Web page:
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COOK et al. v. STATE et al.
1912 OK 791
130 P. 300
35 Okla. 653
Case Number: 3299
Decided: 12/03/1912
Supreme Court of Oklahoma

COOK et al.
STATE et al.


¶0 1. APPEAL AND ERROR--Joint Judgment--Parties. All parties to a joint judgment must be joined in a proceeding in error in this court to review such judgment, either as plaintiffs or defendants in error.
2. SAME--Service of Case-Made. If a joint judgment is sought to be reviewed by petition in error with case-made attached, the case-made must be served upon all parties against whom the joint judgment is rendered. (a) When such service is not had, unless all such parties waive same or do acts that amount to entering an appearance at the presentation and settling of the case-made, such case-made is a nullity. (b) The fact that the party upon whom service was not had as to the case-made and the signing and settling of the same made default in the trial court before the joint judgment was rendered does not take the case-made, as to service, etc., out of the rule.

W. W. Wood and Moore & Noble, for plaintiffs in error.
J. W. Childers, Co. Atty., for defendants in error.


¶1 Counsel for the state of Oklahoma moves to "strike the case-made from the files and dismiss the appeal and petition in error," on the ground (1) that the case-made was neither served on James Kanard, one of the defendants in error, nor was he present at the presentation, signing, and settling of the same; nor was the presentation, signing, and settling thereof waived by him; nor did he have notice thereof; (2) that notice of the presentation, signing, and settling of the case-made was neither served on the defendant in error James Kanard or his attorney, nor was notice thereof waived by him or his attorney. The judgment sought to be reviewed by this proceeding is a joint one, the same, however, having been rendered against James Kanard by default; the other defendants, Frederick B. Severs and Molleanna Snakaya, plaintiffs in error, having defended in the lower court. It was essential that the said James Kanard be either joined as a plaintiff or defendant in error. May et al. v. Fitzpatrick et al., ante, 127 P. 702, and authorities therein cited. If the judgment of the trial court was to be reviewed by means of a petition in error with case-made attached, the same should have been served upon James Kanard. Thompson v. Fulton, 29 Okla. 700, 119 P. 244; Price v. Covington, 29 Okla. 854, 119 P. 626. The fact that the joint judgment against Frederick B. Severs, Molleanna Snakaya, and James Kanard was rendered as to the said Kanard by default does not change the rule. Jones v. Balsley & Rogers et al., 25 Okla. 344, 106 P. 830, 138 Am. St. Rep. 921. Such rule obtained in Kansas, whence our statute was taken ( Atlantic Trust Co. et al. v. Prescott et al., 5 Kan. App. 172, 48 P. 926; Paper Co. v. Hentig, 31 Kan. 317, 1 P. 529), until the same was changed by statute. Jones v. Balsley & Rogers et al., supra. The appeal must be dismissed.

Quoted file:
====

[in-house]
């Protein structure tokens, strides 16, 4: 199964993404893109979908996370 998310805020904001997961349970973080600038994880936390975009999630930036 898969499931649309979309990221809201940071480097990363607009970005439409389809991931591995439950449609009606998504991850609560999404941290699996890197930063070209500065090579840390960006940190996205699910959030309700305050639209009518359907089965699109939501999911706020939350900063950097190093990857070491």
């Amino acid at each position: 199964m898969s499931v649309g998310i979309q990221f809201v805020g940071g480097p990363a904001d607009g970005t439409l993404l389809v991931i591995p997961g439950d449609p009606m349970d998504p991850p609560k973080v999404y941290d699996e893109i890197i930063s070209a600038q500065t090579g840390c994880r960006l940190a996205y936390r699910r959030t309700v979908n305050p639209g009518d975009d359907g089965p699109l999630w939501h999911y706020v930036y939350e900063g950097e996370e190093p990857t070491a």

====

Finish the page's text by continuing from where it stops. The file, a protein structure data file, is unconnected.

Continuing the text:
¶2 All the Justices concur.